By Watershed Protection Program Director Lauren McGrath
Welcome to Willistown Conservation Trust’s 2023 Creek Week! We are so excited to have you join us on a meandering exploration of stream ecosystems — from the tiniest single-celled member of the biofilm to one of the largest rodents on the planet — there is so much to learn about in the Watershed Program’s favorite ecosystem.
This year, we begin with one of the most critical pieces of determining a stream’s health and function: water temperature. Water temperature dictates the ability of stream life to survive and thrive, and as stream temperatures increase, so does the stress level of sensitive species, like brook trout and macroinvertebrates; a perfect segue to day two of Creek Week, where we will be learning more about the life cycles of different stream insects! Dragonflies, mayflies, and riffle beetles all play an important role in ecosystem health in all of their life stages.
On day three, we look at what powers the insect base of the food chain: Biofilms! These microscopic ecosystems are all around us and play important roles in transforming light and chemicals into energy, often without much celebration. Learn more about how biofilms are present all around the world — even within your own body.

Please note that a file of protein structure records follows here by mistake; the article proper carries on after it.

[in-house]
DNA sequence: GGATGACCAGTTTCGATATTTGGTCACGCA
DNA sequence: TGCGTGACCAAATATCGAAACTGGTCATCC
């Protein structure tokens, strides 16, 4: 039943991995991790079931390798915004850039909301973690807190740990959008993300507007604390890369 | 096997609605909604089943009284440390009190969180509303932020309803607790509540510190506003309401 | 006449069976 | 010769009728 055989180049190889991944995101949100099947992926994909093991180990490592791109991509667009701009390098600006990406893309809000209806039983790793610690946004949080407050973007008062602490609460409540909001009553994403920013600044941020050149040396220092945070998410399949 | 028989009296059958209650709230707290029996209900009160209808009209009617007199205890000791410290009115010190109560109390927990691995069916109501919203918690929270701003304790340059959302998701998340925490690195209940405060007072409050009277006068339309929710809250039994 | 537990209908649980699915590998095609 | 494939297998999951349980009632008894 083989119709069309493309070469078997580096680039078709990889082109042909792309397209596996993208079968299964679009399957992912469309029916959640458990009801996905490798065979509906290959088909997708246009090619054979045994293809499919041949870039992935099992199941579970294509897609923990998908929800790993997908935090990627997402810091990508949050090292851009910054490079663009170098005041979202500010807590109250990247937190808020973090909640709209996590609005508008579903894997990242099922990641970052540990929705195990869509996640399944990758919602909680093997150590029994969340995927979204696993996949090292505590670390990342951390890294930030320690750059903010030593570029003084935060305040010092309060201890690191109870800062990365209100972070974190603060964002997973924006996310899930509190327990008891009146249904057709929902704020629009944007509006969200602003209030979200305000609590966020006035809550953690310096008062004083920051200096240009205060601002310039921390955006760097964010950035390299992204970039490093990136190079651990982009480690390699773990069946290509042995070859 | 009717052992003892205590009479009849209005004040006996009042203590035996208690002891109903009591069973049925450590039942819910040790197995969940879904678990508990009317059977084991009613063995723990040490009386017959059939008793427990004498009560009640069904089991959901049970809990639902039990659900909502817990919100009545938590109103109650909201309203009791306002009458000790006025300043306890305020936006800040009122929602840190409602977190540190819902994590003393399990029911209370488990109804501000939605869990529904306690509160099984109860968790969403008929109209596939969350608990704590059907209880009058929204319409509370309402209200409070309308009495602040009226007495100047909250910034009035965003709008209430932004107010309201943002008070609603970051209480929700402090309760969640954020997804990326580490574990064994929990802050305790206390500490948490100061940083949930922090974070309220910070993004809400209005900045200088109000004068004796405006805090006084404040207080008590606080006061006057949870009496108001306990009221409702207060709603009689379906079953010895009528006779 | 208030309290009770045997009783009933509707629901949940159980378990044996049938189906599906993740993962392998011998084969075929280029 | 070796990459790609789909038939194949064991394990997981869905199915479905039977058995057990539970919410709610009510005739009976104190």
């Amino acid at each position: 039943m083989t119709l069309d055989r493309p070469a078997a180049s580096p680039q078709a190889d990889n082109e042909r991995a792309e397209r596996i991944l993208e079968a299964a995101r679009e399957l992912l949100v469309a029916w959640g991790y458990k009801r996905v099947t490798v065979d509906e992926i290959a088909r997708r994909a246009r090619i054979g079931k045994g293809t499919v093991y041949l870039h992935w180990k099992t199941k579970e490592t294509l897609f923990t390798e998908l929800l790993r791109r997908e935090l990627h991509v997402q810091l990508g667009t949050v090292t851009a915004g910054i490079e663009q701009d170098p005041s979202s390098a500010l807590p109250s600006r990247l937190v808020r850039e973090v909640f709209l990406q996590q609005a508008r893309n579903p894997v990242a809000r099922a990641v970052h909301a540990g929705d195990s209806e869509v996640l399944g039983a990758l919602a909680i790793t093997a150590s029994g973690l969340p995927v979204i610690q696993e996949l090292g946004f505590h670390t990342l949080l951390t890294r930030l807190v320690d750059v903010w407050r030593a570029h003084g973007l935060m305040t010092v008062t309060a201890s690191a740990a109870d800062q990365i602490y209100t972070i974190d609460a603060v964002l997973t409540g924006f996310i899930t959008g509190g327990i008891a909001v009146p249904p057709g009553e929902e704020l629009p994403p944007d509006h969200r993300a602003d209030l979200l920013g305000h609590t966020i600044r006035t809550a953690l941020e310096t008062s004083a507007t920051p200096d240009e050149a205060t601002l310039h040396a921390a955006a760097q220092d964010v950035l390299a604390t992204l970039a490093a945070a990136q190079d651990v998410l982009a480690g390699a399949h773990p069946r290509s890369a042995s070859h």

While we love to celebrate the diversity of endemic, or native, macroinvertebrates, we would be remiss if we did not dedicate a day to learn about one of the newest arrivals to local streams: the New Zealand mudsnail. Join us on day four to take a deep dive into a potentially disruptive new arrival, which has been documented around southeastern Pennsylvania in the last several years. These little snails can form populations so dense that they remove the biofilm from a stream completely!
While invasive species can be very small like the New Zealand mudsnail, invasive species can also be quite large. Day five brings us face to face with the infamous Northern snakehead, an Asian fish that was first discovered in 2004. Learn more about this frightful predator’s unique adaptations that make it difficult to fully remove from a waterway.
Finally, we end with the colorful Tale of Charlie Woodscomb: a True Beaver Pioneer. Learn more about the behaviors of beaver through the eyes of Charlie, known fondly as Chompy, as he explores his environment looking for a healthy ecosystem to build a life.